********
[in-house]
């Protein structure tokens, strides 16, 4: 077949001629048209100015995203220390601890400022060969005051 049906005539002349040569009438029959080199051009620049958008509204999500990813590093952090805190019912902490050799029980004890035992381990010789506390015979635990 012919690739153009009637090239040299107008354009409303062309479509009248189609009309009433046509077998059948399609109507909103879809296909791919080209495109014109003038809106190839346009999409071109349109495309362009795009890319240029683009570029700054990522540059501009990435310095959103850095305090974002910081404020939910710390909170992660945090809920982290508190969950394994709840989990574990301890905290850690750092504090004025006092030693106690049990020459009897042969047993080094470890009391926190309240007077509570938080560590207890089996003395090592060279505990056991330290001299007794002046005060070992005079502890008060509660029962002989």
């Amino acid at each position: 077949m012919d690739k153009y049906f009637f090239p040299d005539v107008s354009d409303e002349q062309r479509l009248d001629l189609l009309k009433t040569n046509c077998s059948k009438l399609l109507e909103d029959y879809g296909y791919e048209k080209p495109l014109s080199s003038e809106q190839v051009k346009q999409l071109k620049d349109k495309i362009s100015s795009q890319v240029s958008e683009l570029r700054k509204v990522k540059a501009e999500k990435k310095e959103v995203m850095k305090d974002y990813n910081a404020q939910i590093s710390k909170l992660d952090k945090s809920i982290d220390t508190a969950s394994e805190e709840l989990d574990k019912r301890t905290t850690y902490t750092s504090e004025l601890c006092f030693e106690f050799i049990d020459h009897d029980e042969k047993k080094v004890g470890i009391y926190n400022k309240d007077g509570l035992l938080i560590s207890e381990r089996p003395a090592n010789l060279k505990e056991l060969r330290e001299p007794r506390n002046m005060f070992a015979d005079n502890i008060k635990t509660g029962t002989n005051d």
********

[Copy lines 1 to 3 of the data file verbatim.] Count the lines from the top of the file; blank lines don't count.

[in-house]
């Protein structure tokens, strides 16, 4: 077949001629048209100015995203220390601890400022060969005051 049906005539002349040569009438029959080199051009620049958008509204999500990813590093952090805190019912902490050799029980004890035992381990010789506390015979635990 012919690739153009009637090239040299107008354009409303062309479509009248189609009309009433046509077998059948399609109507909103879809296909791919080209495109014109003038809106190839346009999409071109349109495309362009795009890319240029683009570029700054990522540059501009990435310095959103850095305090974002910081404020939910710390909170992660945090809920982290508190969950394994709840989990574990301890905290850690750092504090004025006092030693106690049990020459009897042969047993080094470890009391926190309240007077509570938080560590207890089996003395090592060279505990056991330290001299007794002046005060070992005079502890008060509660029962002989």
């Amino acid at each position: 077949m012919d690739k153009y049906f009637f090239p040299d005539v107008s354009d409303e002349q062309r479509l009248d001629l189609l009309k009433t040569n046509c077998s059948k009438l399609l109507e909103d029959y879809g296909y791919e048209k080209p495109l014109s080199s003038e809106q190839v051009k346009q999409l071109k620049d349109k495309i362009s100015s795009q890319v240029s958008e683009l570029r700054k509204v990522k540059a501009e999500k990435k310095e959103v995203m850095k305090d974002y990813n910081a404020q939910i590093s710390k909170l992660d952090k945090s809920i982290d220390t508190a969950s394994e805190e709840l989990d574990k019912r301890t905290t850690y902490t750092s504090e004025l601890c006092f030693e106690f050799i049990d020459h009897d029980e042969k047993k080094v004890g470890i009391y926190n400022k309240d007077g509570l035992l938080i560590s207890e381990r089996p003395a090592n010789l060279k505990e056991l060969r330290e001299p007794r506390n002046m005060f070992a015979d005079n502890i008060k635990t509660g029962t002989n005051d």